How to Get Your Baby to Sleep Through the Night
Parenting Tips: How to Get Your Baby to Sleep Through the Night
With so much talk about sleepless nights, it can be surprising to most new parents how much their newborn sleeps! Although every baby is different, according to Stanford Children’s Health, most newborns average between eight and nine hours of sleep during the day and eight hours at night, waking up every few hours to eat.
Some babies begin sleeping through the night around 3 months, but others may not develop consistent sleep patterns until they reach one year of age. Fortunately, there are guidelines endorsed by the American Academy of Pediatrics about how much sleep babies (and adults) require.
The recommendations endorsed sleep schedules by the AAP are:
- Infants four to 12 months should sleep 12 to 16 hours per 24 hours (including naps)
- Children one to two years of age should sleep 11 to 14 hours per 24 hours (including naps)
- Children three to five years of age should sleep 10 to 13 hours per 24 hours (including naps)
- Children six to 12 years of age should sleep nine to 12 hours per 24 hours
- Teenagers 13 to 18 years of age should sleep eight to 10 hours per 24 hours
Signs of Your Baby’s Sleep Readiness
It can be challenging for babies to develop their own sleep patterns, especially falling asleep. For this reason, it’s important for new parents to help their little ones drift off to dreamland by recognizing signs of sleep readiness. Signs of sleep readiness include:
- Rubbing eyes
- Looking away
How Often Should a Newborn Eat During The Night
During the first few months of your baby’s life, it may seem like all he or she does is eat, sleep and poop (and, for the most part, it’s true). The AAP recommends exclusive breastfeeding for the first six months and then balancing the consumption of solid foods with breast milk until age one. Despite the benefits of breastfeeding, every family is different and it’s important to do what’s right for you and your child.
Not sure how much milk baby needs? Not a problem! Try this quick, easy calculation: Multiply his or her weight by two and a half. For example, an eight-pound baby should be eating about 20 ounces a day.
It’s important to talk to your baby’s pediatrician to ensure he or she is eating enough, but fortunately, the number of times you’ll wake up during the night for feedings will decrease as your little one grows and begins to give you signs that he or she is full.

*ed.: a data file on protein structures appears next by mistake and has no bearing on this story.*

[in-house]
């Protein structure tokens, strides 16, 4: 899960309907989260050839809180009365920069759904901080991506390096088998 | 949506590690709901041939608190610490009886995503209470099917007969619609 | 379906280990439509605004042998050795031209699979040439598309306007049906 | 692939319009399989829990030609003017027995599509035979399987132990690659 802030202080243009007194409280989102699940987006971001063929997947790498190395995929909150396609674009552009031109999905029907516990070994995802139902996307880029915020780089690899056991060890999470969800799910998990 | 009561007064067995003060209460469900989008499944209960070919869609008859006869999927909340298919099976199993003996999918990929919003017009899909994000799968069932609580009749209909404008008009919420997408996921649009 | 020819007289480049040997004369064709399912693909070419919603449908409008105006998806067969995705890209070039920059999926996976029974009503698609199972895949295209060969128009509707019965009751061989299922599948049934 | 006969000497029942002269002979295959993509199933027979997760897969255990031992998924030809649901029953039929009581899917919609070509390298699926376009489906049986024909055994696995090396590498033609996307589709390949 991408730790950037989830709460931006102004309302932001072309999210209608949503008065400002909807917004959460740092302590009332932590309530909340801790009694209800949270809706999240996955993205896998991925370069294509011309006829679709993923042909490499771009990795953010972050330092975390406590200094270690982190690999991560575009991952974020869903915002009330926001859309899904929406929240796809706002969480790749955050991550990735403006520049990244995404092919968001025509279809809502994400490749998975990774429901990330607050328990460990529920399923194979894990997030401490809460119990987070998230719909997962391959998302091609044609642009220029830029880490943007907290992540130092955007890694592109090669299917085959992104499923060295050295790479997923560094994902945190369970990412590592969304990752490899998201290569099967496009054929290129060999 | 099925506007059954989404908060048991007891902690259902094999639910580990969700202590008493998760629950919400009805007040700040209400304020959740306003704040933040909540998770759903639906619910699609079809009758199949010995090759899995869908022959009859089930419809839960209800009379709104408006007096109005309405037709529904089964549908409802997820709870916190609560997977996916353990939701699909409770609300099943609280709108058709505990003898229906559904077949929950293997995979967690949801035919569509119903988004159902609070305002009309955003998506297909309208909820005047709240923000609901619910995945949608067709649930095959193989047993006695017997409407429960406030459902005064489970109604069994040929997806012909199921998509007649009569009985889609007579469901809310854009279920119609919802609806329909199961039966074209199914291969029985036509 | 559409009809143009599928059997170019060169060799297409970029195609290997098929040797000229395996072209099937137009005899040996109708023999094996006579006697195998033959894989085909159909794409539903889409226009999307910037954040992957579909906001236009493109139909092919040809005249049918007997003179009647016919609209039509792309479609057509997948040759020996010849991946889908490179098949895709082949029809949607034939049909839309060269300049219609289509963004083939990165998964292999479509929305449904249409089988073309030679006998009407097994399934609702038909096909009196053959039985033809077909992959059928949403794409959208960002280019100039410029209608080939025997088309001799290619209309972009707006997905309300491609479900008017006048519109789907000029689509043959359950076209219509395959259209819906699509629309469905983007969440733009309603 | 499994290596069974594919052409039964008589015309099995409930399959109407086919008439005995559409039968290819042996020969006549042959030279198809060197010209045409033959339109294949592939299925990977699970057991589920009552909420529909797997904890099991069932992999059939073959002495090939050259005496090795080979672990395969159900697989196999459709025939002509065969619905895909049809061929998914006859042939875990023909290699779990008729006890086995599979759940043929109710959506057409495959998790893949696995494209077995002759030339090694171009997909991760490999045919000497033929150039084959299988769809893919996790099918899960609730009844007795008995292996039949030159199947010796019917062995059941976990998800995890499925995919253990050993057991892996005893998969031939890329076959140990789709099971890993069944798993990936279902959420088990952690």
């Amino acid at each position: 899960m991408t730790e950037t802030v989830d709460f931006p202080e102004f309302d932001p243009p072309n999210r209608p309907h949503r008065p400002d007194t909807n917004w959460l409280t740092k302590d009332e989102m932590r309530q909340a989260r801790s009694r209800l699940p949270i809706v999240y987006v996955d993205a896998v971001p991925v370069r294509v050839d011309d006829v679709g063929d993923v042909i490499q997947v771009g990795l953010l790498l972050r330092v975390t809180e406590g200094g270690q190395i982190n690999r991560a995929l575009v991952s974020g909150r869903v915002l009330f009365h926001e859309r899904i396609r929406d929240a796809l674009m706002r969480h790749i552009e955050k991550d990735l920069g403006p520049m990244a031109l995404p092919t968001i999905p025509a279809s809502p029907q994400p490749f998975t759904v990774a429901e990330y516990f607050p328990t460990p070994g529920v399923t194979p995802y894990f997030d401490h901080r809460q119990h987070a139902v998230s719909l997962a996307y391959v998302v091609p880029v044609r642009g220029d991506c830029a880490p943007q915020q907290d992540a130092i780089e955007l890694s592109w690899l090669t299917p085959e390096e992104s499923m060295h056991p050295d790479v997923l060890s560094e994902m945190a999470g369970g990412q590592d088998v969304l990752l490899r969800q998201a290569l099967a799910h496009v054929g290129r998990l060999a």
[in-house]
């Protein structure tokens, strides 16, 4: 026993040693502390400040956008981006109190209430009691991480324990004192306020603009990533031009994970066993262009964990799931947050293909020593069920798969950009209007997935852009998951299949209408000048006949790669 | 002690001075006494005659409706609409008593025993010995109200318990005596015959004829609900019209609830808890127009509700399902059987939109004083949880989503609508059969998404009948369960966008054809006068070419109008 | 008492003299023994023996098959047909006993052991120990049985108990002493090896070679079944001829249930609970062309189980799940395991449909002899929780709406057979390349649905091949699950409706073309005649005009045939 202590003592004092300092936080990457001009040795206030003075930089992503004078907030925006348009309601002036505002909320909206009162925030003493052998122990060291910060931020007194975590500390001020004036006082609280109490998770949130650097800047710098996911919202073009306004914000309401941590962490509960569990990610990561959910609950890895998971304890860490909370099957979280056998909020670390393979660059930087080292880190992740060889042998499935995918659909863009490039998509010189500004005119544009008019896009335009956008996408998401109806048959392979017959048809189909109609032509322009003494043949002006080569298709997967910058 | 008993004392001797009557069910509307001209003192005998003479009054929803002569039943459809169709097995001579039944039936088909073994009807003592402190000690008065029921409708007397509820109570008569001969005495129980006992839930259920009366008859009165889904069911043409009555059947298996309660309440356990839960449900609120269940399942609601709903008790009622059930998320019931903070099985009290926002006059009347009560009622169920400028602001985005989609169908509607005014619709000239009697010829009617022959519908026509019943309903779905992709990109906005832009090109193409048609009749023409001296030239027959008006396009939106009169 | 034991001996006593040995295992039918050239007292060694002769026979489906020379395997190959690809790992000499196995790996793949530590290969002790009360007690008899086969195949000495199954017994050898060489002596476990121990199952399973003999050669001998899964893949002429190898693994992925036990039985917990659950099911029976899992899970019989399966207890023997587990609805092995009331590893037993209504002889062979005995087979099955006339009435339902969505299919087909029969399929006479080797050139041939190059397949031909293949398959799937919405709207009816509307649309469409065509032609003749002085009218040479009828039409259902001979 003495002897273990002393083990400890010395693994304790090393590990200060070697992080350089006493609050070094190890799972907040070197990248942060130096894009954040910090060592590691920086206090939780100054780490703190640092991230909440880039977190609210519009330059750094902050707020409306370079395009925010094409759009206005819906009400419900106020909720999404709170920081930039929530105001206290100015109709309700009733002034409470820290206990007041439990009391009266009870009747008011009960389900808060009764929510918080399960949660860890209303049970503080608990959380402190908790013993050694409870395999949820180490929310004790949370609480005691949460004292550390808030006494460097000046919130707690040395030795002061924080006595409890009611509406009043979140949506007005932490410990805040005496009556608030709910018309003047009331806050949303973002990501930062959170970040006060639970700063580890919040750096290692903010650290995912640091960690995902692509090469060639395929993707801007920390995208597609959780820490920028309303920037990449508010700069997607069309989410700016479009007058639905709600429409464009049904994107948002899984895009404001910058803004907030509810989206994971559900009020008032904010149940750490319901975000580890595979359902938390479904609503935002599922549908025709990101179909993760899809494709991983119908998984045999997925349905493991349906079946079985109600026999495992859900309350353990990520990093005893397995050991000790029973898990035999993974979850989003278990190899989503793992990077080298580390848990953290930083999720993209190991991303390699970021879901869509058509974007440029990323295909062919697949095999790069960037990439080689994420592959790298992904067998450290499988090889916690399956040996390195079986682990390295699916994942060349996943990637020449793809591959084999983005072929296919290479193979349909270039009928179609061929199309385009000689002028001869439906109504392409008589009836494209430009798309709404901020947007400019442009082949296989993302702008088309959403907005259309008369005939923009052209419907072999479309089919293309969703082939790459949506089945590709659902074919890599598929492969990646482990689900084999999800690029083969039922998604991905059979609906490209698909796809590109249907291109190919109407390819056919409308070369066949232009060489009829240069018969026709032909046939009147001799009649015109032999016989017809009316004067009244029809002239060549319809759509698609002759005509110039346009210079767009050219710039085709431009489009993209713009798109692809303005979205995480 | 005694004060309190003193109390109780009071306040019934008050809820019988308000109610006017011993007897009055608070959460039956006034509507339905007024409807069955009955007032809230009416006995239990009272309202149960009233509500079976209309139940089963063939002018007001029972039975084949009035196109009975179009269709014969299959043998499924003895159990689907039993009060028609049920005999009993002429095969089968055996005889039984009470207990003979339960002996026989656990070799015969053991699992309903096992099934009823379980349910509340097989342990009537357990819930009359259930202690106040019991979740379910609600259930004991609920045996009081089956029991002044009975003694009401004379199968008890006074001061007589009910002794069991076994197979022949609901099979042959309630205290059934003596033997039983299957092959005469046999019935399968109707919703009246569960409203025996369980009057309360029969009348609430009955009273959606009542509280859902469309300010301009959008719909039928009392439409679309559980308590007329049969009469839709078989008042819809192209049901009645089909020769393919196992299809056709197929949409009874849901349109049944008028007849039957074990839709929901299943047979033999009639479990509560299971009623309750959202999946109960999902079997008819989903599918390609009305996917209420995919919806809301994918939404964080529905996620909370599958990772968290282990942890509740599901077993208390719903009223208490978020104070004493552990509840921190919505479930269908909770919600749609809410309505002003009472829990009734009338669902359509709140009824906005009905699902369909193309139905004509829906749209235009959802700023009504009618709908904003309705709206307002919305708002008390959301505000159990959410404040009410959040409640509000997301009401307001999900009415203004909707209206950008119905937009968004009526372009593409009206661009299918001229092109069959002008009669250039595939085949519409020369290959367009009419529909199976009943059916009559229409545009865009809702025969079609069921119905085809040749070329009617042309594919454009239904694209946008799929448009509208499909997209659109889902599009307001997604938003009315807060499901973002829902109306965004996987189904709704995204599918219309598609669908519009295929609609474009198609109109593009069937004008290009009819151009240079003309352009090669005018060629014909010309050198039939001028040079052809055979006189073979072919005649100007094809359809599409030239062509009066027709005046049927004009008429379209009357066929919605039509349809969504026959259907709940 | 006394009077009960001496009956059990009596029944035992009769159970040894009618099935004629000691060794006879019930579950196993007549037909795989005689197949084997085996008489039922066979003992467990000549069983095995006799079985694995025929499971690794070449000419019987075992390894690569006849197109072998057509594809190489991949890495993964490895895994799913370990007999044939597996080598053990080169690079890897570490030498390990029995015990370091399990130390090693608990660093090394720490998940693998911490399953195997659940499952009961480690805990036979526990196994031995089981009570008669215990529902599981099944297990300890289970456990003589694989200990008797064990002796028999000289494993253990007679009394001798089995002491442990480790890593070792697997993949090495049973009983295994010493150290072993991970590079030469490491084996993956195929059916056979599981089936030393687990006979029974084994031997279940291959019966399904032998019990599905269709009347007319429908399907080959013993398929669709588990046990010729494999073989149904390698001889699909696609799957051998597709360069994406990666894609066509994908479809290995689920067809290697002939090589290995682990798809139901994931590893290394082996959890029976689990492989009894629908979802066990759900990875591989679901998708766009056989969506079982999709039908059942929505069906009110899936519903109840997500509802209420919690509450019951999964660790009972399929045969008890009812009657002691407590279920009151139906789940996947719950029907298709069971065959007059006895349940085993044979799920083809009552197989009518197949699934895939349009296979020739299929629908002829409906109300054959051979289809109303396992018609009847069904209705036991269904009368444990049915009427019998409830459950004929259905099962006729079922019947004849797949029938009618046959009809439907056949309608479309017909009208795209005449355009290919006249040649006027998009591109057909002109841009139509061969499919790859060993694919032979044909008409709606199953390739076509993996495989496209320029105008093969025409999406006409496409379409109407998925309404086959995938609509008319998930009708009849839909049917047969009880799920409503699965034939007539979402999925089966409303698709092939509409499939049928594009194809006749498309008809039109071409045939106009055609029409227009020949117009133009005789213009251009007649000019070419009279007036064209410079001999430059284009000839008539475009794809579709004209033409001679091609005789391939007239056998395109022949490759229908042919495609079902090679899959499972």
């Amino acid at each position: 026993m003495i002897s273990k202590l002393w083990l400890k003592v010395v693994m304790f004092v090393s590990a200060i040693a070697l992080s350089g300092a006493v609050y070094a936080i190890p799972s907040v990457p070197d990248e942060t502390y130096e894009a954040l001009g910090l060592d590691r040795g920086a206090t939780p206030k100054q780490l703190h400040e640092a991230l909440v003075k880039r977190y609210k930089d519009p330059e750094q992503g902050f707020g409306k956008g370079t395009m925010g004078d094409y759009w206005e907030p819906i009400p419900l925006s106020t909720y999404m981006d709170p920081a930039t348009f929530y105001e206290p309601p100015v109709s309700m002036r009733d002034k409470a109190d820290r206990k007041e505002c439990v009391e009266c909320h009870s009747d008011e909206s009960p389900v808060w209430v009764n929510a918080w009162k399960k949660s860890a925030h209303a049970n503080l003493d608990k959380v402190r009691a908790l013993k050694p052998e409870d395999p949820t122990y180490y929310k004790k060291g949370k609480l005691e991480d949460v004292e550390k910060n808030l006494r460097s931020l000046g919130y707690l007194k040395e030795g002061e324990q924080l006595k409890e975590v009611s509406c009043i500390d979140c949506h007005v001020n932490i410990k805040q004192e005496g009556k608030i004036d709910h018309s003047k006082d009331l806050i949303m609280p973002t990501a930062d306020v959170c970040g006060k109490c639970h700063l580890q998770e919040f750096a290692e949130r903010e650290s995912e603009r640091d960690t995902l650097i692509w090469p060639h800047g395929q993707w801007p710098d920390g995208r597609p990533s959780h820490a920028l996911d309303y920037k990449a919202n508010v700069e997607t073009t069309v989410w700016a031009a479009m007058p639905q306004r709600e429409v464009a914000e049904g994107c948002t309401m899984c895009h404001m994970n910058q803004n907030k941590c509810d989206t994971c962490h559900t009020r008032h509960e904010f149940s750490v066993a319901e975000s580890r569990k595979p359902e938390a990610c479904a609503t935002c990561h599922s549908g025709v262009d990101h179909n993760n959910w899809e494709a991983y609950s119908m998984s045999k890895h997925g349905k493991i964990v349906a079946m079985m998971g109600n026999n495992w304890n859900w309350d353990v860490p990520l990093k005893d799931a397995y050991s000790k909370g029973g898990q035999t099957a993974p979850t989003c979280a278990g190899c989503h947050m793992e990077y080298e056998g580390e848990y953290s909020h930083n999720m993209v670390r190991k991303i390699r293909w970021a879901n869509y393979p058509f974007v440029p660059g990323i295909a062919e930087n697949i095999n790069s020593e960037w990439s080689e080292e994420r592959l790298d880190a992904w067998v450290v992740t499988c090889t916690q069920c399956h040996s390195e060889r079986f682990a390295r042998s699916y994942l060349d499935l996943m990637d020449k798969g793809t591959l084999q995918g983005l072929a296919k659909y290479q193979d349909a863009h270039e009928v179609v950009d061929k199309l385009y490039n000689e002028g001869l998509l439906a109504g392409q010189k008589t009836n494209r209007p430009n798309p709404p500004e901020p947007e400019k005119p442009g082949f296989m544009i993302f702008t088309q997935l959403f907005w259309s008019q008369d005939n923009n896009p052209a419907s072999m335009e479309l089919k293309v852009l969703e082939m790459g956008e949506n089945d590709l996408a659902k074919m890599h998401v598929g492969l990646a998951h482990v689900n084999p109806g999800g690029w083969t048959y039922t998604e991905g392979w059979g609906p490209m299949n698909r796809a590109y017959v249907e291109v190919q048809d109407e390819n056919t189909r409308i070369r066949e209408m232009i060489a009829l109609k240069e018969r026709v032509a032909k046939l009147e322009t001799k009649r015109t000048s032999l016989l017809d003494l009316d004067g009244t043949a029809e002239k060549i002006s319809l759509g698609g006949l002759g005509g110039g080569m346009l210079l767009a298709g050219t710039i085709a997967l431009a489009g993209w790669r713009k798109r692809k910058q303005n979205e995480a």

Below is a breakdown of how many feedings a baby typically should receive during the night, broken down by age. However, keep in mind that every baby is different and you should always check with your pediatrician to ensure healthy growth and development.
- Newborns to 3 months old: Feedings every 2-3 hours, on demand
- 3-4 Months: 2-3 feedings per night or every 3-6 hours, on demand
- 5-6 Months: 1-2 feedings
- 7-9 Months: 1, maybe 2, feedings
- 10-12 Months: Sometimes 1 feeding
- 2+ Months: Generally no feedings
Develop A Bedtime Routine
Creating a bedtime routine can be one of the essential ways to help babies sleep. Bedtime routines signal to your baby that it’s time to start winding down and will make it easier for you both to catch some much-needed shuteye.
Keep these tips in mind when starting a bedtime routine for your baby:
- Start early. Begin winding down 20-30 minutes before bedtime by engaging in quieter, more relaxing activities.
- Start with a bath. One of the most popular bedtime routines is a bath. Soaking in the warm water can help relax your baby and ease him or her into bedtime. For some babies, bath time can actually be stimulating. If it seems your baby is wound up by a bath, consider integrating bath time earlier in the day.
- Don’t overdress your baby. The ideal sleep temperature for babies is 68 degrees Fahrenheit. For newborns who are swaddled, dressing them in a onesie underneath a sleep-and-play outfit should be enough. For unswaddled newborns, consider using a sleep sack.
- Read a few bedtime stories with your baby. Studies have shown significant benefits to reading to your child, including fostering conversations between parents and children, which primes their brains to speak and read.
- Give your bedtime routine a definite end. It’s important to end your routine the same way each night by using a certain phrase, singing a specific song or turning on the same night light. This will form a strong sleep association for your child and signal that it’s time to go to sleep.
Delta Children Are Sleep Professionals:
Like most things, developing healthy sleep habits takes time. Be patient and get creative with your bedtime routines! Learn more about establishing bedtime routines for toddlers here.